More States on Track to Restore Voting Rights to Felons, but Not Without Hurdles

by Dale Chappell

In late May 2019, Nevada Governor Steve Sisolak signed into law a bill that granted automatic restoration of voting rights to former prisoners. State law had already allowed voting by those released from prison for first-time, non-violent felony convictions, including those still on community supervision, and the law applied to Nevada residents convicted in other states, too. The new legislation aims to clear up confusion that left many eligible voters with felony convictions convinced they could not vote.

“This is a very significant change,” said Corey Goldstone, spokesman for the Campaign Legal Center, who estimated that over 77,000 state residents would have their voting rights restored, effective in 2020. “Nevada is about to go from being one of the most complicated states in the country to navigate to being one of the most straightforward and fair.”

According to The Sentencing Project, 6.1 million Americans were barred from voting during the 2016 election cycle due to a felony conviction, including around 1.3 million held in state or federal prisons. Due to higher incarceration rates, disenfranchisement disproportionately affects blacks. In 2016, over 20 percent of black voters were barred from casting ballots in Florida, Kentucky, Tennessee and Virginia due ...

Federal Judge Holds Bivens Not Applicable to Prison Workplace Discrimination Claims

by Dale Chappell

Refusing to extend Bivens to cover a prison workplace discrimination claim, last year the U.S. District Court for the District of New Jersey held that a remedy for such a claim would have to come from Congress, not the judiciary. 

While the decision was a defeat for federal prisoner Kendell Charles Alexander, Sr., it was instructive on when Bivens could be applied to claims arising outside the limited scope the Supreme Court has placed on Bivens remedies.

The claim filed by Alexander alleged racial discrimination by staff at the UNICOR factory at FCI Fort Dix, which he said violated his rights under the Equal Protection Clause of the Fifth Amendment. He also claimed retaliation by UNICOR staff in violation of his First Amendment rights for filing grievances. 

Specifically, Alexander said he was employed in a UNICOR textile program, fixing sewing machines for $0.46 per hour. Although he should have received pay raises, he said the factory manager, Robert Ortiz, refused to increase his pay grade while giving promotions to white and Hispanic workers. After Alexander filed a grievance, Ortiz allegedly refused to pay him overtime, and other black workers received very little overtime. Ortiz ...

Nevada: Jail Death Due to Excessive Force Leads to $175,000 in Settlements

by Dale Chappell

An excessive force death at the hands of Washoe County, Nevada sheriff’s deputies ended in settlements totaling $175,000. It was the third excessive force death in a two-year period for the Sheriff’s Department.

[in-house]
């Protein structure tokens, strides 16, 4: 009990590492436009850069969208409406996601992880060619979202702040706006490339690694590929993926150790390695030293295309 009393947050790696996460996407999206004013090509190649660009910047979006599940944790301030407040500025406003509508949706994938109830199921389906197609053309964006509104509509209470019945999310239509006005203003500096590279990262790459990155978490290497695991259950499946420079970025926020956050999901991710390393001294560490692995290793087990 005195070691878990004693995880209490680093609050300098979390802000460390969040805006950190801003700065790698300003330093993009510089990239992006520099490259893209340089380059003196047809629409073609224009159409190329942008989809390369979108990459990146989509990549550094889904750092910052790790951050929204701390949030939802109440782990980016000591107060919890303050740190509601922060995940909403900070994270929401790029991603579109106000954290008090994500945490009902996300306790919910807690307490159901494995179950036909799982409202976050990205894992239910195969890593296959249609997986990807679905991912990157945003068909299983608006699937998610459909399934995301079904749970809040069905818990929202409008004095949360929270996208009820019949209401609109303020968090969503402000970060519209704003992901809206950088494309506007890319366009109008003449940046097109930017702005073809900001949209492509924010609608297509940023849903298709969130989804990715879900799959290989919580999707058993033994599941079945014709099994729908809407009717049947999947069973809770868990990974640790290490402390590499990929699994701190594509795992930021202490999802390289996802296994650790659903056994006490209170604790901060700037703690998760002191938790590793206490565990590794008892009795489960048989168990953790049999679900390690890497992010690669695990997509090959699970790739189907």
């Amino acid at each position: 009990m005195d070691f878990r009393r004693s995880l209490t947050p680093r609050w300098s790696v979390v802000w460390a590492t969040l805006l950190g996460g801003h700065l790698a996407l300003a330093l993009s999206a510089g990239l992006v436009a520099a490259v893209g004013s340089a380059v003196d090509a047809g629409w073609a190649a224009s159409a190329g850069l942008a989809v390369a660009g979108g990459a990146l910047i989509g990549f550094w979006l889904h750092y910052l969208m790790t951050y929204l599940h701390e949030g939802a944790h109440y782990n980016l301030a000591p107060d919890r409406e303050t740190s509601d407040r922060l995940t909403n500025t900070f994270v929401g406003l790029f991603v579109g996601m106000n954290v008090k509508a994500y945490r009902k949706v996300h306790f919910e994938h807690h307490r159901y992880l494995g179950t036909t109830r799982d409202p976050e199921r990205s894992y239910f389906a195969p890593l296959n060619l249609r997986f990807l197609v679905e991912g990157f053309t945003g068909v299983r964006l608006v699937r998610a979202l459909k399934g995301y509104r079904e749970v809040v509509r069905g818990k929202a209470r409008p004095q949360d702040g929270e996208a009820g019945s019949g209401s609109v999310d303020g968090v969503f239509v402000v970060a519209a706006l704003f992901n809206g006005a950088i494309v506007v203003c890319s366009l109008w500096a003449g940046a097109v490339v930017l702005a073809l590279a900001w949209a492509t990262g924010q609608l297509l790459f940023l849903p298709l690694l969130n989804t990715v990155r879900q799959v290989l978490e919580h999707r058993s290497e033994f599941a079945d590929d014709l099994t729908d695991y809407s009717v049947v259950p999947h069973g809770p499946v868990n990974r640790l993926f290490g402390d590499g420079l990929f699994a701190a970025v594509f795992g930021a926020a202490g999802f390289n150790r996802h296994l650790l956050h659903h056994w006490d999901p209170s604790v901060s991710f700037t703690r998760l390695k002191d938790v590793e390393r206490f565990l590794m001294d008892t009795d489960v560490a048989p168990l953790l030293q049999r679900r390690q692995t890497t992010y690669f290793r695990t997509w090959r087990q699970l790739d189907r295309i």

When 38-year-old Thomas Purdy, Jr. began acting erratically at the Peppermill Casino in Reno in 2015, security forcefully escorted him from the property. He was found lying on the ground in the parking lot, and security guards used handcuffs to restrain him until the police arrived. During his arrest, Purdy was hog-tied using a RIPP restraint.

At the Washoe County Jail, he kept telling sheriff’s deputies that he couldn’t breathe. Purdy remained hog-tied for 40 minutes until they removed the restraints in a holding cell. By then he had stopped breathing, and died shortly afterward.

Purdy’s family filed a federal lawsuit arguing that Washoe County deputies, as well as Peppermill security guards and Reno police officers, had violated his civil rights. The suit focused largely on the use of the RIPP restraint to hog-tie him. The manufacturer of the device, the lawsuit claimed, provided training to Reno police and expressly warned them to “never hog-tie a prisoner” and “never place any subject in a ...

Former Rikers Island Prisoner Awarded $500,000 Plus Attorney Fees

by Dale Chappell

On August 6, 2018, a New York federal district court awarded a former Rikers Island jail prisoner $500,000 in damages after he was assaulted by a police officer and another prisoner.

Former NYPD officer Jamel Brown and Rikers prisoner Christopher McFadden were ordered by the U.S. ...

Warden Turns Whistleblower, Claims Misconduct, Retaliation by Colorado’s DOC Director

by Dale Chappell

In October 2018, a warden who blew the whistle on an illegal hazardous-waste dumping scandal involving the head of Colorado’s prison system filed a lawsuit to compel the state to share the results of its investigations. 

Angel Medina, former warden of the Cañon Minimum Centers – ...

Middlesex County, New Jersey Settles Solitary Confinement Suit

by Dale Chappell

In September 2018, Middlesex County, New Jersey agreed to settle a civil rights lawsuit and give prisoners held in a secure housing unit more freedom. 

“It’s no longer possible to lock someone in solitary confinement and throw away the key,” Deputy Public Defender Fletcher ...